As Allen and Seamen (2008) note, online education has continued to experience steady and sustained growth and shows no signs of slowing anytime soon. I’ve personally found through my own experience that in these particularly challenging times for higher education, institutions are increasingly looking to online education as one way to not increase revenue but also expand course offerings. Allen and Seamen’s findings support the common approach among higher education institutions today to strategically implement online learning in overall programmatic development efforts.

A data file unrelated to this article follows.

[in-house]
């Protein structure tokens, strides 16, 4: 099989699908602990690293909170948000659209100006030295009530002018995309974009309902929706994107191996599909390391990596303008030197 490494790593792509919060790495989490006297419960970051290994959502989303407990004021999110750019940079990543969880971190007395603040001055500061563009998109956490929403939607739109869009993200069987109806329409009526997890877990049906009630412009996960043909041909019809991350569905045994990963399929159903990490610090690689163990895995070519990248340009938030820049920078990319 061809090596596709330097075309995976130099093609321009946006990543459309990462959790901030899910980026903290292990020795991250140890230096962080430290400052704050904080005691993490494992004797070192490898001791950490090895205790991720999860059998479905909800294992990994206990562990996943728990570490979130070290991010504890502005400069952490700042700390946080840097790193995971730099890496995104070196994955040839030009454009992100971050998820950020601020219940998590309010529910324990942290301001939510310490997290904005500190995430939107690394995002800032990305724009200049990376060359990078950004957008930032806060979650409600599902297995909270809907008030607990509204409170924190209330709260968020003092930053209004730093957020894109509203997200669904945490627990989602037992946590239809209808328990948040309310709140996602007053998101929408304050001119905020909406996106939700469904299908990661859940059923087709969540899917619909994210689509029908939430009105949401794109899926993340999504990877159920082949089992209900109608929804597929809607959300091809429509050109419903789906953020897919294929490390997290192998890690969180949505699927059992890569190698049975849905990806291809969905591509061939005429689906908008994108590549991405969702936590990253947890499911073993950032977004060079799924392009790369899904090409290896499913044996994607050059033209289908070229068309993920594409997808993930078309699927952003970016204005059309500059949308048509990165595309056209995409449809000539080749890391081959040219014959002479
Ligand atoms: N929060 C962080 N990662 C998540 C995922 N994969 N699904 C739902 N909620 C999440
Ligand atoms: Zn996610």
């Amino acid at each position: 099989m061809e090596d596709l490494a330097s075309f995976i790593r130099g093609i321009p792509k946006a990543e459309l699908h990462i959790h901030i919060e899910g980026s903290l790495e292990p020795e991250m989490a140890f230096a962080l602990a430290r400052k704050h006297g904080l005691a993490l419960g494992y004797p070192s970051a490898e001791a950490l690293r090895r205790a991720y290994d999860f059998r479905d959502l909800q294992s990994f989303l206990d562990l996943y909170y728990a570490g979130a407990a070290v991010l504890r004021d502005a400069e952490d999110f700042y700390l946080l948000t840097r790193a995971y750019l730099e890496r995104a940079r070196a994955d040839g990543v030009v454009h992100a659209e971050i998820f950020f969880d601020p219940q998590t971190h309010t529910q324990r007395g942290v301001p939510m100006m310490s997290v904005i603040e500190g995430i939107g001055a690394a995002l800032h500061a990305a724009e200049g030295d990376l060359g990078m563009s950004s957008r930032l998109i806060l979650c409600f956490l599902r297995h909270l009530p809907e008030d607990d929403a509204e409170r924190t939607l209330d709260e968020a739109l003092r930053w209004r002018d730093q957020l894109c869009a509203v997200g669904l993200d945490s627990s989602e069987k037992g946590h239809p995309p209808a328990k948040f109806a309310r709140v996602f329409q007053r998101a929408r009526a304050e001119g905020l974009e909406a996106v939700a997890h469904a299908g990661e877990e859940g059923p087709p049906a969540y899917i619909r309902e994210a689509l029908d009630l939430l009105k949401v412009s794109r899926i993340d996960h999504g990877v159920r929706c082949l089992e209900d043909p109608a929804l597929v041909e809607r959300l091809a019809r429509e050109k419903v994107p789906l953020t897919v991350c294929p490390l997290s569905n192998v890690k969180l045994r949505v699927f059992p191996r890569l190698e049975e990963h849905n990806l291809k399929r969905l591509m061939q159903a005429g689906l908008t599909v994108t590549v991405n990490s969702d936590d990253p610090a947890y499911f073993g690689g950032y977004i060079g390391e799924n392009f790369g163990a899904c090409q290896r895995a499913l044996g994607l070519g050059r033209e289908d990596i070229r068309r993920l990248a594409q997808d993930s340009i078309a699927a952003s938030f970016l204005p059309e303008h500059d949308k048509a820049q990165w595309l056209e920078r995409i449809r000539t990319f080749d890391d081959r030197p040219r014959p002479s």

Not only are institutions embracing online education today, but students are also flocking to online modes of learning in record numbers. As noted, over one-fifth of all higher education students are now taking at least one online course (Allen & Seamen, 2008). A primary reason why online education may be so popular especially among adult, non-traditional learners is the flexibility that it affords. The learner can continue his or her education while still continuing a career and maintaining other personal commitments.
What other factors do you suspect may be contributing to the steady growth of online education in higher education? Post a comment with your thoughts!
Allen, I. E., & Seaman, J. (2008). Staying the course: Online education in the United States, 2008. Needham, MA: Sloan-C. Retrieved June 17, 2009, from http://www.sloan-c.org/publications/survey/staying_course